Podemos also called for leaving the Nato nuclear alliance, supporting self‑determination for the Catalan and Basque people and rejecting imperialist wars.
The party also claimed to be attempting a new form of politics. Its structures were based on circles and assemblies with direct democracy, transparency, accountability and election candidates selected by the members.
Any movement on the streets that seeks to have a political expression faces quick decisions.
Is the political voice primarily focused on elections, or are elections simply a subordinate part of growing and developing the movement?
After some equivocation, Podemos made clear that its central focus was going to be the electoral field.
And it also said that it did not consider itself a party of the left. Instead it said that it was mobilising all of those who felt oppressed and exploited by the elite at the top of society.
This flowed into a reluctance to challenge key elements of the state and traditional institutions. It accepted both the monarchy and the importance of the military.
In 2015 Iglesias highlighted that Podemos didn’t want to “stay trapped within the traditional framework of the far left”.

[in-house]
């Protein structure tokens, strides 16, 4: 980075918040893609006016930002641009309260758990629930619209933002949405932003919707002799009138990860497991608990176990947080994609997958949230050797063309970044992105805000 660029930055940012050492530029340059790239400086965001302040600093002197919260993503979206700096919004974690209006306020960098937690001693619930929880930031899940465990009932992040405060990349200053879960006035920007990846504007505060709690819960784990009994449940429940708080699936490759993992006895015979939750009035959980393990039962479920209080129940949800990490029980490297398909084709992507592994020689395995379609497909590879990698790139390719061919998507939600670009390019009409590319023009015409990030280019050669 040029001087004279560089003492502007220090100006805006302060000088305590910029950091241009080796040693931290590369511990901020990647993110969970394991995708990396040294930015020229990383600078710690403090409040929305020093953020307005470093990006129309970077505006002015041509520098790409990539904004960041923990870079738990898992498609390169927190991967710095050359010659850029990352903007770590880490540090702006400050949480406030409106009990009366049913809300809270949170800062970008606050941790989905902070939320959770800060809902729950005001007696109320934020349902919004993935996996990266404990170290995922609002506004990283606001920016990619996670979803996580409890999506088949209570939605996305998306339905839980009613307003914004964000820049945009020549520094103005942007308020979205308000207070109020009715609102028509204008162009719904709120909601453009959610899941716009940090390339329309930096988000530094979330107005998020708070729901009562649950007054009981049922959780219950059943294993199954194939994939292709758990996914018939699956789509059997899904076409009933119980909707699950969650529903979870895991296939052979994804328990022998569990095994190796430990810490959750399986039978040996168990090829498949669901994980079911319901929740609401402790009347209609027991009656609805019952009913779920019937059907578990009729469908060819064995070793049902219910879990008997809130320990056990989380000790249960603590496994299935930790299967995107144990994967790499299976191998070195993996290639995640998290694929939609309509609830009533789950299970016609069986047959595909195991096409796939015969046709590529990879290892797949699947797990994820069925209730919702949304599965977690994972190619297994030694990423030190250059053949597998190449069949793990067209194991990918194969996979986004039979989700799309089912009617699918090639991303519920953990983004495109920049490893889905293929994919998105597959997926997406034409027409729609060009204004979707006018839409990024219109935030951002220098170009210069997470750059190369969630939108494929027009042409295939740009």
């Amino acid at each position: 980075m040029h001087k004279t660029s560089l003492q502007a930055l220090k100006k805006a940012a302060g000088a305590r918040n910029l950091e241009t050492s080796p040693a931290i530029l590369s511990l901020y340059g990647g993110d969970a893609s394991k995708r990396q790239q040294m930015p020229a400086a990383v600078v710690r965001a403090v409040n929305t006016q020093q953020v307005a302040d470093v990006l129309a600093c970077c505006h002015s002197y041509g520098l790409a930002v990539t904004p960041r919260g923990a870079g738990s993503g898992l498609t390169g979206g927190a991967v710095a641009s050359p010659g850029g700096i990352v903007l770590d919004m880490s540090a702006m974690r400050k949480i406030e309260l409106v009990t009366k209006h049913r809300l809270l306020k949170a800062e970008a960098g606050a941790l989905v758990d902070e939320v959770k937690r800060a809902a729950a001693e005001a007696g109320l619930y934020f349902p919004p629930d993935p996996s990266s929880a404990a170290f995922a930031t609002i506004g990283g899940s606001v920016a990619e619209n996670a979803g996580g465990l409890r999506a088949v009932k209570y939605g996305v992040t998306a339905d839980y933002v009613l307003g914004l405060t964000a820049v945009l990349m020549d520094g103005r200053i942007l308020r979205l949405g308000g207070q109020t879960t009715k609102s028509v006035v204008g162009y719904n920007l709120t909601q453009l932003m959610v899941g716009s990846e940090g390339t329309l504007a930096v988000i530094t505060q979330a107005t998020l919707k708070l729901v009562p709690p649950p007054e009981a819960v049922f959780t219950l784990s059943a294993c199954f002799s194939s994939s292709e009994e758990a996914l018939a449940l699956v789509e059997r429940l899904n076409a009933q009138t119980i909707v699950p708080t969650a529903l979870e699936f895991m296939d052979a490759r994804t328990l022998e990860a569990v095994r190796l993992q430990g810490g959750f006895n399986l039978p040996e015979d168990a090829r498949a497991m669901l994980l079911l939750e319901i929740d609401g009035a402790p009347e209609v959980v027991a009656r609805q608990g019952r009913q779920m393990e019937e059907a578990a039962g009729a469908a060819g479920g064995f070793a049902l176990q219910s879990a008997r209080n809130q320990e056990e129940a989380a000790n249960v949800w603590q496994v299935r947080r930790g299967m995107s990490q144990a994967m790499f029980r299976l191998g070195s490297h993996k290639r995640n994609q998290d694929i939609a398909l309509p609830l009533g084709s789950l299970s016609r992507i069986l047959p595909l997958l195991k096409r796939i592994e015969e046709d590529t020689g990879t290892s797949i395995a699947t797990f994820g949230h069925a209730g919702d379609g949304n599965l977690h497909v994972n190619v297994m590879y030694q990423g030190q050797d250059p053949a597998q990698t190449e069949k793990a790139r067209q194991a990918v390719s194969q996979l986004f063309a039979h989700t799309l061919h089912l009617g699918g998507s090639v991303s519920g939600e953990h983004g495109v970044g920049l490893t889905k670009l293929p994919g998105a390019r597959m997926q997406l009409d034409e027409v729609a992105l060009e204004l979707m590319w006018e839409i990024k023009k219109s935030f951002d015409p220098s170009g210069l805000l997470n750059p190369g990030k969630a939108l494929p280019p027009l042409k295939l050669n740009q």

He added that if they claimed to be republicans it, “straight away alienates large sectors of the population who, no matter what they think about other issues, and despite their identifying the previous king with the corruption of the old regime, feel sympathetic towards this new one.”
Almost immediately after its 2014 European election success, Podemos started to water down its programme. It abandoned calls for a 35-hour working week and retirement at 60.
This created tensions with the party’s socialist factions and trade unionists at a time when many Spanish unions were launching strikes, and protests continued.
The strength of the protests, and the genuine enthusiasm for the idea of a party like Podemos, meant that it could still win impressive votes.
In the December 2015 parliamentary elections, Podemos achieved 21 percent of the vote and finished third. The mainstream socialist PSOE party approached Podemos to form a coalition government.
But Podemos refused, not wanting to combine itself with the representatives of the old, corrupt politics.
Nevertheless the stampede towards elections and parliament became even stronger.
Tellingly, Iglesias said in 2016, “That idiocy that we used to say when we were on the extreme left that things change in the street and not in institutions, is a lie.”
This was a significant shift with Podemos turning its back on the mass mobilisations.